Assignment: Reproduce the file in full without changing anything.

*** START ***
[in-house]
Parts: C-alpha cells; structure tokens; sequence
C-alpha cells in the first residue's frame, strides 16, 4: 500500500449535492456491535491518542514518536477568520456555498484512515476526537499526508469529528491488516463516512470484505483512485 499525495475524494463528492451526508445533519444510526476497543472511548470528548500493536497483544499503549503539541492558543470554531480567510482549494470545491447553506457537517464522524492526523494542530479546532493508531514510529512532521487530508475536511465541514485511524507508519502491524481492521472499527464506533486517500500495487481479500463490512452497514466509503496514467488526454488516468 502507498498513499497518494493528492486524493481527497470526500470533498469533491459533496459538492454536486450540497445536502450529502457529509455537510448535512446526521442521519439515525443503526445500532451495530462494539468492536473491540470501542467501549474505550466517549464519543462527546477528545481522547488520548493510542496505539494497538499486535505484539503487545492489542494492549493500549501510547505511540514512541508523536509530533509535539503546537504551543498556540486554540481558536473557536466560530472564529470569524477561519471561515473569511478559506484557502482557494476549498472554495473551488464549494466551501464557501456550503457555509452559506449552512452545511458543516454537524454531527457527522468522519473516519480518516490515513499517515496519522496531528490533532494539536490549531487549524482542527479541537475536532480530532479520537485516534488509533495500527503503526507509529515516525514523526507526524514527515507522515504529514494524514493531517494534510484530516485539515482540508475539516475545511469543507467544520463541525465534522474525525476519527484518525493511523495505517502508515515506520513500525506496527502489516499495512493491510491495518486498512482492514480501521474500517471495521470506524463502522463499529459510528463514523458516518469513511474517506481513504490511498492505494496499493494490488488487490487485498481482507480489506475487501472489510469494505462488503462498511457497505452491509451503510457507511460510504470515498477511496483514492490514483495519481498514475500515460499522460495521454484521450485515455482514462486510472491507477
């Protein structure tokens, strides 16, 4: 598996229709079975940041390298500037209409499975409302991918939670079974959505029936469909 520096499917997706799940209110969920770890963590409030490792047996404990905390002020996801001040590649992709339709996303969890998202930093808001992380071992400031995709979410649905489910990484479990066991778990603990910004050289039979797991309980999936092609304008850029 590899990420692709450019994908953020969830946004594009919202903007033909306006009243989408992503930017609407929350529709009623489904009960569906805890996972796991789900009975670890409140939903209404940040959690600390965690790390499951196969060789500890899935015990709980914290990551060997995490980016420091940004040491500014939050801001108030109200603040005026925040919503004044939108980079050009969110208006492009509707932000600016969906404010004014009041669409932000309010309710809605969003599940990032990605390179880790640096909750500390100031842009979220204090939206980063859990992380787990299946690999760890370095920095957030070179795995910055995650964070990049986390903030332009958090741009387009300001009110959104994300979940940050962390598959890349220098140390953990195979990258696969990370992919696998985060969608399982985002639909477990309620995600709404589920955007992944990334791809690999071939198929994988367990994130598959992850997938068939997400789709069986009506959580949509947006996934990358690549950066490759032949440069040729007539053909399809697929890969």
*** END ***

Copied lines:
[in-house]
Parts: C-alpha cells; structure tokens; sequence
C-alpha cells in the first residue's frame, strides 16, 4: 500500500449535492456491535491518542514518536477568520456555498484512515476526537499526508469529528491488516463516512470484505483512485 499525495475524494463528492451526508445533519444510526476497543472511548470528548500493536497483544499503549503539541492558543470554531480567510482549494470545491447553506457537517464522524492526523494542530479546532493508531514510529512532521487530508475536511465541514485511524507508519502491524481492521472499527464506533486517500500495487481479500463490512452497514466509503496514467488526454488516468 502507498498513499497518494493528492486524493481527497470526500470533498469533491459533496459538492454536486450540497445536502450529502457529509455537510448535512446526521442521519439515525443503526445500532451495530462494539468492536473491540470501542467501549474505550466517549464519543462527546477528545481522547488520548493510542496505539494497538499486535505484539503487545492489542494492549493500549501510547505511540514512541508523536509530533509535539503546537504551543498556540486554540481558536473557536466560530472564529470569524477561519471561515473569511478559506484557502482557494476549498472554495473551488464549494466551501464557501456550503457555509452559506449552512452545511458543516454537524454531527457527522468522519473516519480518516490515513499517515496519522496531528490533532494539536490549531487549524482542527479541537475536532480530532479520537485516534488509533495500527503503526507509529515516525514523526507526524514527515507522515504529514494524514493531517494534510484530516485539515482540508475539516475545511469543507467544520463541525465534522474525525476519527484518525493511523495505517502508515515506520513500525506496527502489516499495512493491510491495518486498512482492514480501521474500517471495521470506524463502522463499529459510528463514523458516518469513511474517506481513504490511498492505494496499493494490488488487490487485498481482507480489506475487501472489510469494505462488503462498511457497505452491509451503510457507511460510504470515498477511496483514492490514483495519481498514475500515460499522460495521454484521450485515455482514462486510472491507477
């Protein structure tokens, strides 16, 4: 598996229709079975940041390298500037209409499975409302991918939670079974959505029936469909 520096499917997706799940209110969920770890963590409030490792047996404990905390002020996801001040590649992709339709996303969890998202930093808001992380071992400031995709979410649905489910990484479990066991778990603990910004050289039979797991309980999936092609304008850029 590899990420692709450019994908953020969830946004594009919202903007033909306006009243989408992503930017609407929350529709009623489904009960569906805890996972796991789900009975670890409140939903209404940040959690600390965690790390499951196969060789500890899935015990709980914290990551060997995490980016420091940004040491500014939050801001108030109200603040005026925040919503004044939108980079050009969110208006492009509707932000600016969906404010004014009041669409932000309010309710809605969003599940990032990605390179880790640096909750500390100031842009979220204090939206980063859990992380787990299946690999760890370095920095957030070179795995910055995650964070990049986390903030332009958090741009387009300001009110959104994300979940940050962390598959890349220098140390953990195979990258696969990370992919696998985060969608399982985002639909477990309620995600709404589920955007992944990334791809690999071939198929994988367990994130598959992850997938068939997400789709069986009506959580949509947006996934990358690549950066490759032949440069040729007539053909399809697929890969």